2001: A Movie Odyssey

The year showed that films can teach and thrill -- if we're given the chance to see them.

Film

January 06, 2002|By Michael Sragow | Michael Sragow,Sun Movie Critic

What book, painting or TV series was more pertinent to the world of the new millennium than the 1999 picture Three Kings? That wised-up Gulf War adventure dramatized the dire consequences of America's failure to support Iraqi dissidents and topple Saddam Hussein -- and did so with a blend of stirring heroism and stinging humor.

Although news coverage of the Robert Reid shoe-bomb case jolted many readers with revelations of the radical fundamentalist infiltration of English mosques, they came as no surprise to those who saw My Son the Fanatic, a 1997 British movie released in the United States in 1999. The story of a Pakistani cab driver whose son turns to extreme Islamic orthodoxy treated issues of misogyny and anti-Western ideology without preaching, and within a full portrait of a family in transition. But the movie played in Baltimore only at the Maryland Film Festival. It never received a proper theatrical opening.

Because of current events as much as current releases, 2001 continued to prove movies' potential for expanding viewers' awareness and consciousness.

It was generally a dismal year for new movies, but a score or more did deliver enlightenment or entertainment. The problem was finding them at a time in movie history when pictures are given a mere week or two to make their money and run. In the national press, it's become common to bewail the calamity of big studios hogging thousands of screens with disappointing blockbusters: Jurassic Park III one week, Planet of the Apes the next.

Cheating the audience

In cities like Baltimore, where art and independent films often open without any advertising, in theaters that decide on a Monday what will play the coming Friday, critical favorites don't even have the opportunity to build an audience.

(Several films on these 2001 lists, in fact, were released in and won awards for 2000. They are included here because they didn't open in Baltimore until 2001.)

A gimmick movie like Memento or a film with a chic title and showy performance like Sexy Beast may stand a chance. But what of an audacious picture like The Claim -- The Mayor of Casterbridge redone as a Western, a film that captures the bloody greed and bloody glory of the pioneers with unforgettable images like a blazing horse galloping through a mountainous expanse, and a great gazebo-like house being hauled across an ice-pack as a gift? It received extravagant coverage in national media outlets like Ebert and Roeper and the Sunday New York Times, but it was delayed repeatedly for Baltimore. Since the studio neglected to inform anyone that the picture was put off for another couple of weeks, The Sun reviewed The Claim on a day it was nowhere to be seen.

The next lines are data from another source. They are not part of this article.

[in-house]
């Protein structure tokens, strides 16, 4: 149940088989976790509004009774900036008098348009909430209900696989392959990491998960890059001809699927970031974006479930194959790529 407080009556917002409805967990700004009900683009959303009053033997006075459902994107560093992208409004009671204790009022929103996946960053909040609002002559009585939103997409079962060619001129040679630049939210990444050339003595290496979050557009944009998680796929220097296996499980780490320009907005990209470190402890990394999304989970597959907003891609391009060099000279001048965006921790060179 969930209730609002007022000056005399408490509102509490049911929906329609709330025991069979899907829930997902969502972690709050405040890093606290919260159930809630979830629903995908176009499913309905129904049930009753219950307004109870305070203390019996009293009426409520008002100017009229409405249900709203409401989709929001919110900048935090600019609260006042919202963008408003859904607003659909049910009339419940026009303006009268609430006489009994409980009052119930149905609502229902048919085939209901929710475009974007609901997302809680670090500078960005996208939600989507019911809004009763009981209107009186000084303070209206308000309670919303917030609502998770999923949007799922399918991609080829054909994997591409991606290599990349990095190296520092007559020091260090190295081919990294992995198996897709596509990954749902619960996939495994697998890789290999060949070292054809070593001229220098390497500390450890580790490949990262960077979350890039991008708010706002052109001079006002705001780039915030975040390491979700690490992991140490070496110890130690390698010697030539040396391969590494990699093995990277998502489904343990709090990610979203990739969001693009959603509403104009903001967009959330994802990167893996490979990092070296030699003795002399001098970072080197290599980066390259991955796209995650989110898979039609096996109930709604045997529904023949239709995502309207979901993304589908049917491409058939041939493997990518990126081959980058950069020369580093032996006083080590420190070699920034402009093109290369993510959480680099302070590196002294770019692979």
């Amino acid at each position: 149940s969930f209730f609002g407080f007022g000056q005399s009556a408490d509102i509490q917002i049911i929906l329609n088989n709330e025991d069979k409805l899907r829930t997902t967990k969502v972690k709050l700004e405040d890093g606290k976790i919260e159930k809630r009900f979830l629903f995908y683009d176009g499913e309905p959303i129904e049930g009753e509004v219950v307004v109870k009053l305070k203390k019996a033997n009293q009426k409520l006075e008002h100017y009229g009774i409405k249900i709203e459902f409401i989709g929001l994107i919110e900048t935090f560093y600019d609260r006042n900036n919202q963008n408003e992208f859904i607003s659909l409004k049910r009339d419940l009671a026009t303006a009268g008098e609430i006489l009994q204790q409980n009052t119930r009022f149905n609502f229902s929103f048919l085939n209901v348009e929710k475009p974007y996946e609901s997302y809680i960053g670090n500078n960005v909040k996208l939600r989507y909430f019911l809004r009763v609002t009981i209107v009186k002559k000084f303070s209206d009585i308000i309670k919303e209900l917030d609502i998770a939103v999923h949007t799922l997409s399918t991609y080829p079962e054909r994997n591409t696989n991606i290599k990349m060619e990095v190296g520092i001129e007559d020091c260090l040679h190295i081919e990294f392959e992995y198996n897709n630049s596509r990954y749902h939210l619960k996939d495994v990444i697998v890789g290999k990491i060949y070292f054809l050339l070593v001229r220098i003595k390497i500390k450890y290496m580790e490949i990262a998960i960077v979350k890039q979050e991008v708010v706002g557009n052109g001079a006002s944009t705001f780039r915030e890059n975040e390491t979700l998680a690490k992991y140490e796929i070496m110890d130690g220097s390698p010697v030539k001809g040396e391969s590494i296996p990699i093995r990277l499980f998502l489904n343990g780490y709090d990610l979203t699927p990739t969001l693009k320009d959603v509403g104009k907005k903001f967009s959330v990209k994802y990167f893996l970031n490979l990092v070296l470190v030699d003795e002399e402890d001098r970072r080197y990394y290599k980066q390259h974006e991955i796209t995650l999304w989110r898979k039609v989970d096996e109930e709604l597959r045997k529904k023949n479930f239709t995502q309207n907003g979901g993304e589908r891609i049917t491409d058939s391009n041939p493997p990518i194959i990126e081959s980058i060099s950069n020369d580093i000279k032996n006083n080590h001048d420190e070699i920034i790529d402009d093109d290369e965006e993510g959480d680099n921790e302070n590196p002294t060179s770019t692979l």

The now-defunct Shooting Gallery film series (best known for the British neo-noir Croupier) had a critical and popular success last season with The Day I Became a Woman, which treated the plight of Iranian women through powerful metaphor. But like the rest of the Shooting Gallery presentations in Baltimore, it played at a chain theater not associated with foreign films, and was barely supported with advertising.

Timing, presentation, showmanship -- all these factors can affect how a movie is perceived aesthetically. Henry Bromell's Panic took so long to move from production into theaters that some reviewers depicted it as a rip-off of The Sopranos, when it was actually conceived simultaneously with (and independent of) The Sopranos. And would it have the same impact if it received a full-tilt premiere today? Part of the wicked fun of the film was its straight-faced parody of the Greatest Generation mythology and how it threatened to emasculate the baby boomers. Now boomers feel they've found their own greatness.

A lot of the vitality of a movie year depends on films that may not have the originality or heft to make a top-10 list, but have enough juice and gumption to keep your love for movies percolating. A low-down satire of reality TV like Series 7 (with its sensational performance by Brooke Smith), a knockabout road comedy like Bandits, a sleek farce like The Closet, a cockeyed espionage caper like Tailor of Panama, an offbeat youth movie like Ghost World -- films like these can keep you connected to the surprise and visceral pleasures of movies even if their ingredients don't come together completely.

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